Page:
This past weekend, hundreds of Duke alumni ranging from the Class of 2012 all the way back to the Class of 1967 converged on campus for their respective class reunions. They encountered a university that has evolved more than just physically since their graduation. Walking through the newly renovated West Union, they would have seen countless faces of color—Asian, black, Hispanic and interracial students—among the mosaic of people gathered to dine and converse within the building. This might not have been the case during their time at Duke.
Notably, the Class of 1967, Duke’s first integrated graduating class, had its 50th anniversary reunion this past weekend. It is hard to fathom that until five black freshmen enrolled at Duke in September of 1963, the university maintained a policy of prohibiting admission to African American students regardless of their academic ability. Quite often, as students at an elite, internationally well-regarded university, we forget the deep roots of institutional segregation that have plagued Duke’s past as a southern school. Duke’s early black undergraduates took leaps of faith when they matriculated to the school and began living on a campus that still flew Confederate flags and played Dixie during football games at Wallace Wade Stadium.
Those students paved the way for future students of color to enroll at Duke. Students of color have now moved from making up less than five percent of Duke’s Class of 1971 to nearly half of the undergraduate student body in 2017. Duke Student Government’s past three presidents have been students of color, as well as our last three elected Young Trustee representatives. For a historically white university, we have come a long way since the days when non-white students were actively excluded from the Duke experience. Those who argued in 1963 that Duke was being far too progressive in allowing “Negro” students to enroll at the university would now rightfully be seen as horrifyingly anachronistic.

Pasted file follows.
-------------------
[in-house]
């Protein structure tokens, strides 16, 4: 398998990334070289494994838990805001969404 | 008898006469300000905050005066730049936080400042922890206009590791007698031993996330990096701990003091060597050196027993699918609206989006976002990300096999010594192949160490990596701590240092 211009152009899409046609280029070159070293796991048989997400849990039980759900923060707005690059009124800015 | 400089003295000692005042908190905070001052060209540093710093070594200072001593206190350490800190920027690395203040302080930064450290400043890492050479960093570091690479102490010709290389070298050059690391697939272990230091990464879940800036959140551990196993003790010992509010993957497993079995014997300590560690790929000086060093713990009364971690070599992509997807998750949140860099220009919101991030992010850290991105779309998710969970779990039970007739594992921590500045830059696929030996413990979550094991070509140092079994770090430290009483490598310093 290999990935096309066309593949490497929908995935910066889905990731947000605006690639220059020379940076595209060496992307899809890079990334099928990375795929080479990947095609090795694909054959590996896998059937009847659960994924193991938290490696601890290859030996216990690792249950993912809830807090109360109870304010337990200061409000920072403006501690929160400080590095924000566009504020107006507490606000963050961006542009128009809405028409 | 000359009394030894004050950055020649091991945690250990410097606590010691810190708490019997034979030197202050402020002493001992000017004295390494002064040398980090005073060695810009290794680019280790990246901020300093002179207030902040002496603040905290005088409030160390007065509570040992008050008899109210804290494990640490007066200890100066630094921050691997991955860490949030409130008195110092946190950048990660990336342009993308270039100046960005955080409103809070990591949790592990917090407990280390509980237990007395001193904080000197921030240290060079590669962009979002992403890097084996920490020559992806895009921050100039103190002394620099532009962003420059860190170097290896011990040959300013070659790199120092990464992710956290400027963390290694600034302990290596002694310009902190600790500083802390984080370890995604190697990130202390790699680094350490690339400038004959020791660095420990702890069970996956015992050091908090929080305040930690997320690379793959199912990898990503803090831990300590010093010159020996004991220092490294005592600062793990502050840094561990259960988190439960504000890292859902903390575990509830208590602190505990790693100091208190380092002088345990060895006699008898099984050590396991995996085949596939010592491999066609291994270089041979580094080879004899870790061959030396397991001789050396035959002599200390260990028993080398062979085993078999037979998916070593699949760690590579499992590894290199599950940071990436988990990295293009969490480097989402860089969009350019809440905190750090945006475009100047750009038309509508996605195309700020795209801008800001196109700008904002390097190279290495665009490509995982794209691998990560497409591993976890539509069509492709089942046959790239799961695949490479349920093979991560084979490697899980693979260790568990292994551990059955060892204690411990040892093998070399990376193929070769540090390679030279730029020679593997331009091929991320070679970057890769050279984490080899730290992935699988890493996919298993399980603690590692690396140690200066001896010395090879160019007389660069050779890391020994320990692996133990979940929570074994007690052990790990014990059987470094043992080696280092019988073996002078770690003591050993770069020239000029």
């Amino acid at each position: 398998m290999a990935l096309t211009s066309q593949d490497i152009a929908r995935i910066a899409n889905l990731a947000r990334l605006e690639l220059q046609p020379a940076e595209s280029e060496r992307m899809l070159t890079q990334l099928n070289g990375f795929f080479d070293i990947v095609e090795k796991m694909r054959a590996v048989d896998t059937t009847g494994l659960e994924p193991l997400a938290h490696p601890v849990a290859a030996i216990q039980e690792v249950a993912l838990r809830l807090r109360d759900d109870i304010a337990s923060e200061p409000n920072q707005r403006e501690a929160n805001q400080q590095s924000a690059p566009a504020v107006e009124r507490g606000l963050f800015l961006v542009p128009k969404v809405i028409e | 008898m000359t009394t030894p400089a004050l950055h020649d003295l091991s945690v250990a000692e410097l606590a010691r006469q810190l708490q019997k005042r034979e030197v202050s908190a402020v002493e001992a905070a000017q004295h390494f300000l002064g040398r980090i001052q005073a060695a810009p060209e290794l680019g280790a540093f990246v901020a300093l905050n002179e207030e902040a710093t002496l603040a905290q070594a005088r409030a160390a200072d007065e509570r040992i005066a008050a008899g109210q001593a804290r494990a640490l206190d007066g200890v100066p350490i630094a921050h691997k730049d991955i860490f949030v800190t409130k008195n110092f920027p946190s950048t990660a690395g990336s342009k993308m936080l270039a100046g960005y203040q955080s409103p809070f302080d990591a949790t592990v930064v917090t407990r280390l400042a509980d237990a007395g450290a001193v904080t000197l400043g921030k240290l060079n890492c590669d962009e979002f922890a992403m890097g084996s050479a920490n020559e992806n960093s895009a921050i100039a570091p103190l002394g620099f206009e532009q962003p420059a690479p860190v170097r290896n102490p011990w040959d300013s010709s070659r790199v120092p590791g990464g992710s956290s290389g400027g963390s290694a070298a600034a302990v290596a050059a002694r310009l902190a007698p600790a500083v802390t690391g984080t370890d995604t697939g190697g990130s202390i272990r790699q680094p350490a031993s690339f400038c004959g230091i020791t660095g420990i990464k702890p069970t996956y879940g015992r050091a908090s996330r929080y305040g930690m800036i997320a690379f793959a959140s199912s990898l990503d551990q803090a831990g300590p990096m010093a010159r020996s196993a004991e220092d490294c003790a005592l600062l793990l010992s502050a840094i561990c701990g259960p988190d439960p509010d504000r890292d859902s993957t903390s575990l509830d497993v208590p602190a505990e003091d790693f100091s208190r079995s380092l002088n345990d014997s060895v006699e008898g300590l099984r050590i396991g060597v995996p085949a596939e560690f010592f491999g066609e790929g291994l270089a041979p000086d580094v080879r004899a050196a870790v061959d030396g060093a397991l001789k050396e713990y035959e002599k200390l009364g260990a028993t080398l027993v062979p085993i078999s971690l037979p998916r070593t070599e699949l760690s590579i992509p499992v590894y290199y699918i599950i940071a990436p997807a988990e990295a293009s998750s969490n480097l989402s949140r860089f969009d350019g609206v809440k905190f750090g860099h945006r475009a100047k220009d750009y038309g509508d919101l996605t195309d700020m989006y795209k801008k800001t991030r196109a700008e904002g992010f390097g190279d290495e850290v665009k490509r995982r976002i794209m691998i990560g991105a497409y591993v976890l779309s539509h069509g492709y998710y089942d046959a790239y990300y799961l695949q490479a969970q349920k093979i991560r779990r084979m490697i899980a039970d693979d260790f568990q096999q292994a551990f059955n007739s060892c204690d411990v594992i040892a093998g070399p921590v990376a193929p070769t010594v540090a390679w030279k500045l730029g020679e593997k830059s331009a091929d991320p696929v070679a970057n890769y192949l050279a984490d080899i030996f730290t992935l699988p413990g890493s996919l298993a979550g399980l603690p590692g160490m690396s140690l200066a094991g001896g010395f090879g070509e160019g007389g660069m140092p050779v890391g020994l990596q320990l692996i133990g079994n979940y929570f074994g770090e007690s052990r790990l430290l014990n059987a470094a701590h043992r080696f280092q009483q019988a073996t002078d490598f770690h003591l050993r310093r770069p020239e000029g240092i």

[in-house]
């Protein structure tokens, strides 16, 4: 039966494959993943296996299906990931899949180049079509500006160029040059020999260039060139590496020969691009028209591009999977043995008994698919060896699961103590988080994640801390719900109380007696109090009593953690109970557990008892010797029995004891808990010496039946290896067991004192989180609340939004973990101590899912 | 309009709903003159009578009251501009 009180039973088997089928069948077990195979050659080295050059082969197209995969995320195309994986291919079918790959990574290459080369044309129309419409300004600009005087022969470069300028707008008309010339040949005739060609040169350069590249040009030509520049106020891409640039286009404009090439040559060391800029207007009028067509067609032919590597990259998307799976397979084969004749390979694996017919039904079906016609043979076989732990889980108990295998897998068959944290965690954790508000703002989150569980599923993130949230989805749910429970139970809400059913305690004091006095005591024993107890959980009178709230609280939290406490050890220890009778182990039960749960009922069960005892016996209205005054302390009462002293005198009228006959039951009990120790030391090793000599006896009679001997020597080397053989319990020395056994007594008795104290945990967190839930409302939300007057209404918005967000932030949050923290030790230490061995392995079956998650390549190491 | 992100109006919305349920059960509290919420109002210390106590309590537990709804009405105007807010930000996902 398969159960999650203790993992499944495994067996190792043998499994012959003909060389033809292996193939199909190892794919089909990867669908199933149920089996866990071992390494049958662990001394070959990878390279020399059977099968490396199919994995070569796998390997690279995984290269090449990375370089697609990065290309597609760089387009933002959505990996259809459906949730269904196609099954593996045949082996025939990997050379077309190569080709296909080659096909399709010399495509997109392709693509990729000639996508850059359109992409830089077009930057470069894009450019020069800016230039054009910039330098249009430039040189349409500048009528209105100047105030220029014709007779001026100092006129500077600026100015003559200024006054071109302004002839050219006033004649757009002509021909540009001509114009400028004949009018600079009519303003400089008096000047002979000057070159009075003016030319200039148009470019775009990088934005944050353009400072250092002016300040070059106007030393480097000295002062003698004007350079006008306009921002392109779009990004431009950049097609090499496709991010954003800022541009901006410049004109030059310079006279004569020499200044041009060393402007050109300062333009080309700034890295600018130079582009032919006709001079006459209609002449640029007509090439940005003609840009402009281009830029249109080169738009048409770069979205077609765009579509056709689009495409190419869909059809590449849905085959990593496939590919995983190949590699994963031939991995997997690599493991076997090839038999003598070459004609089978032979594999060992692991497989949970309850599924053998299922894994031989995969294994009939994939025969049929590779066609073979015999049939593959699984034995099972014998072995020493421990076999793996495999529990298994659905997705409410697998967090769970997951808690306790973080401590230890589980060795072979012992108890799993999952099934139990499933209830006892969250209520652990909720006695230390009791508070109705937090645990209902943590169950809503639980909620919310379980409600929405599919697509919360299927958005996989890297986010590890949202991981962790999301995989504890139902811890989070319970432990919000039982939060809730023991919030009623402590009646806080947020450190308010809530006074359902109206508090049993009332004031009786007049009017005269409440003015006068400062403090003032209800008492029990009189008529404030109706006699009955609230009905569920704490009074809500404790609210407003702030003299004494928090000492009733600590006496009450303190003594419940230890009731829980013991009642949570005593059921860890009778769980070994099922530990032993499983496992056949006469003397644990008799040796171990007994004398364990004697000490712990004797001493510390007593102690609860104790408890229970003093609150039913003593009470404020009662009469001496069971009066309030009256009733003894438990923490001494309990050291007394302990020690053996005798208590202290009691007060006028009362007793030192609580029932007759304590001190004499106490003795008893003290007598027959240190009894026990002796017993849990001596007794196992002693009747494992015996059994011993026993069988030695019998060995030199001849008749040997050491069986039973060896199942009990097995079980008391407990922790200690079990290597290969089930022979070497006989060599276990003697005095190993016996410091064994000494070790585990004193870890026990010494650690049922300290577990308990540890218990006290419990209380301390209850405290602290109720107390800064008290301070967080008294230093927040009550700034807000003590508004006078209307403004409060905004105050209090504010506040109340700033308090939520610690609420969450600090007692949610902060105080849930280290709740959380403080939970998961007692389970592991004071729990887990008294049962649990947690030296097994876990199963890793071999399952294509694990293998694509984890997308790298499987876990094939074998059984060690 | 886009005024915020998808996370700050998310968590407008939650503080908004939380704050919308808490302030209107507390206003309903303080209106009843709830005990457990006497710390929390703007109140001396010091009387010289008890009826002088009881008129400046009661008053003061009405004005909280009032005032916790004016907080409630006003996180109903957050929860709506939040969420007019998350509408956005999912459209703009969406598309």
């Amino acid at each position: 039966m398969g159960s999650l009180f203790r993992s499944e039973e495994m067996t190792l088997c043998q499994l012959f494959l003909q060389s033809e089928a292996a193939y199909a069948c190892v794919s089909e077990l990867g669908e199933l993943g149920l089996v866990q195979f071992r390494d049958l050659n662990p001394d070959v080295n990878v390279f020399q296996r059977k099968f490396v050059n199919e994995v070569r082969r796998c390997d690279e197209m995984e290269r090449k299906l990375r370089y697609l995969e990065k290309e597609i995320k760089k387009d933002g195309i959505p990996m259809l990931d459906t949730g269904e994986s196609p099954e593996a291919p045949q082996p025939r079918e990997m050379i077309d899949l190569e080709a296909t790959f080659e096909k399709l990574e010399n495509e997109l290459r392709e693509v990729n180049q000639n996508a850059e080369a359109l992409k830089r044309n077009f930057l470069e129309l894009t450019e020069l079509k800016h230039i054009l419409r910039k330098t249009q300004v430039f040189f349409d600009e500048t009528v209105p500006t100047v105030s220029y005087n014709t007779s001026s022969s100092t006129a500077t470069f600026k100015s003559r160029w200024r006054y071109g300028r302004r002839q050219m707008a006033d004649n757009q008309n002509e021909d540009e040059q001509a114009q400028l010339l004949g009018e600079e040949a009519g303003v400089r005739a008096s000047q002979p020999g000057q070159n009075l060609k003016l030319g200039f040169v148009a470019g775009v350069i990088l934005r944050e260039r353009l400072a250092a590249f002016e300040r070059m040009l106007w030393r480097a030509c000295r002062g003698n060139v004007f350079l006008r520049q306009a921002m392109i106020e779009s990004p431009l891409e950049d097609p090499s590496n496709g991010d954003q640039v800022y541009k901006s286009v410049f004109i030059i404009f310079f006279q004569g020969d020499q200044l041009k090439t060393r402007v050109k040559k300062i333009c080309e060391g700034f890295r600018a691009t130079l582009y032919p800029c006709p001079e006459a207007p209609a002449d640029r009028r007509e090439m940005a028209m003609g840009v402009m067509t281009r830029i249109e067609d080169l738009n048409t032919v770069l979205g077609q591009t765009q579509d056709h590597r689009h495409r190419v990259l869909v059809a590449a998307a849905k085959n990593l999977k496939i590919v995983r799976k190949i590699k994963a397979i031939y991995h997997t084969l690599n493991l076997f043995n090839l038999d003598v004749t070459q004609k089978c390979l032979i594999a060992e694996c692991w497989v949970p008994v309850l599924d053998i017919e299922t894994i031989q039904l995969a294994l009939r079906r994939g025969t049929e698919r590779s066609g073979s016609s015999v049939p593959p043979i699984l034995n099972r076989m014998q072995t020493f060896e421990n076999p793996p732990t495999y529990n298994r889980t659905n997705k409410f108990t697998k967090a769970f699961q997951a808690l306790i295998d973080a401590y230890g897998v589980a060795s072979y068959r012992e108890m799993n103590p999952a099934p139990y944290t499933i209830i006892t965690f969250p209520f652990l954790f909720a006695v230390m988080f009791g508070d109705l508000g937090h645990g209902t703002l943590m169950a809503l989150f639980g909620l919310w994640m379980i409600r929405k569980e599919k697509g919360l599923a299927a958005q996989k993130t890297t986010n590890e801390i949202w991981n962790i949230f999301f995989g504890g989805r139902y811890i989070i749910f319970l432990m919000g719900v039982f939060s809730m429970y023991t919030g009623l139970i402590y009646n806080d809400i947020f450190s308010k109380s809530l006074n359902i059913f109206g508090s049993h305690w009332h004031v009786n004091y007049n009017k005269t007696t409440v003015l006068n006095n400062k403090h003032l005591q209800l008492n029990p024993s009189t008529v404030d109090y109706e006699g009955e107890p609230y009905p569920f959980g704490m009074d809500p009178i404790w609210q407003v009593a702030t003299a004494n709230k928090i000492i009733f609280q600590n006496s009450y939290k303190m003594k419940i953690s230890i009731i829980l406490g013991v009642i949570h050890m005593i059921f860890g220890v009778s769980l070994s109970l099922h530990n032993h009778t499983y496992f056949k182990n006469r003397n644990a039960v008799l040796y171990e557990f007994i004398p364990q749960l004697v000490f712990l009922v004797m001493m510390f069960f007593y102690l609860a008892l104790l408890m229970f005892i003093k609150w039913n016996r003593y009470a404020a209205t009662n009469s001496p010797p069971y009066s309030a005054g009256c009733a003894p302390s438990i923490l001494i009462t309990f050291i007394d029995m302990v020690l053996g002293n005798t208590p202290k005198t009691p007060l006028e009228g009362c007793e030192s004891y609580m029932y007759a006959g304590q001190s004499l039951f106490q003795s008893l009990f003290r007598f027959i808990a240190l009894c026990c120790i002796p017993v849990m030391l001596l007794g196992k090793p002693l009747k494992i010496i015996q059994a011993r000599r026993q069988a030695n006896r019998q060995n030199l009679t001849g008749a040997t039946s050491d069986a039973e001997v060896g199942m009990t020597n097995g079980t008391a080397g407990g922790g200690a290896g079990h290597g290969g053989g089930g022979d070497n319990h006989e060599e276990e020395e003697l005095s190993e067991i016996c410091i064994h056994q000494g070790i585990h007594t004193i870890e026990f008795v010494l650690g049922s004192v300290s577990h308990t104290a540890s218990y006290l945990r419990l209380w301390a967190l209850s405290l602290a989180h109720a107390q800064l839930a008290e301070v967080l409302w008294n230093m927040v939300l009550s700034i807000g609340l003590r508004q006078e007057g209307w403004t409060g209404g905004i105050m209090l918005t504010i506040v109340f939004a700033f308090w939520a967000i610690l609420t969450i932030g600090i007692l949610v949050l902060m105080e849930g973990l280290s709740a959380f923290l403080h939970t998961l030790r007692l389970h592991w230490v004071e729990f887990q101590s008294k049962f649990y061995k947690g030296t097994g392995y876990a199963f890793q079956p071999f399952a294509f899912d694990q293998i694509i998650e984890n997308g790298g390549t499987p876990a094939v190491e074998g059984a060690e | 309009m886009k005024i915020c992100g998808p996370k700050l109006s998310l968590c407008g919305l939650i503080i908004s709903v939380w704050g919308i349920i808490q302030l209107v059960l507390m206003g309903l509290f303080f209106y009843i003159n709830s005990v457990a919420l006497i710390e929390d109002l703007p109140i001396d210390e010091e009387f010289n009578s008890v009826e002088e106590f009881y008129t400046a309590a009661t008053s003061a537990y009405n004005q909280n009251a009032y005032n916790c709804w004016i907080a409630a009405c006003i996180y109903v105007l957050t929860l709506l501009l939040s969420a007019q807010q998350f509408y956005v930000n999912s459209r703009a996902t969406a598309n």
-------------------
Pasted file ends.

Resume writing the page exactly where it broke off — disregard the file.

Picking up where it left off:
Despite remarkable improvements though, Duke is not where it should be. On campus, acts of racism and prejudice continue to manifest themselves both sporadically and on a day to day basis, whether it be through the casual invitation for a racist academic to speak on campus or through homophobic death threats being scrawled on a freshman dorm room. Around campus and throughout the broader state of North Carolina, a law prohibiting local governments from passing non-discrimination ordinances remains in effect, the scar of a fight to dismantle HB2, a transphobic law we wrote treated many citizens like second-class persons.
Despite such obstacles to progress, Duke will undoubtedly be a markedly different and improved place in 2067 when the Class of 2017 converges upon the Gothic Wonderland for their own 50th anniversary class reunion. Certain cultural behaviors, physical appearances and social attitudes exhibited within Duke’s student body in 2067 might seem unfamiliar and “un-Duke” to those graduating this year, feelings that many alumni are likely experiencing now given how much the university and culture have evolved over the course of fifty years. However, as future alumni, we should keep an open mind concerning the visions and goals of Duke’s future students and administration in captaining what will, for all intents and purposes, be a different institution fifty years from now. Duke will grow and change long after we say goodbye to the campus and those that come after our graduation will continue legacies of paving the way to a better and brighter university just as we have.
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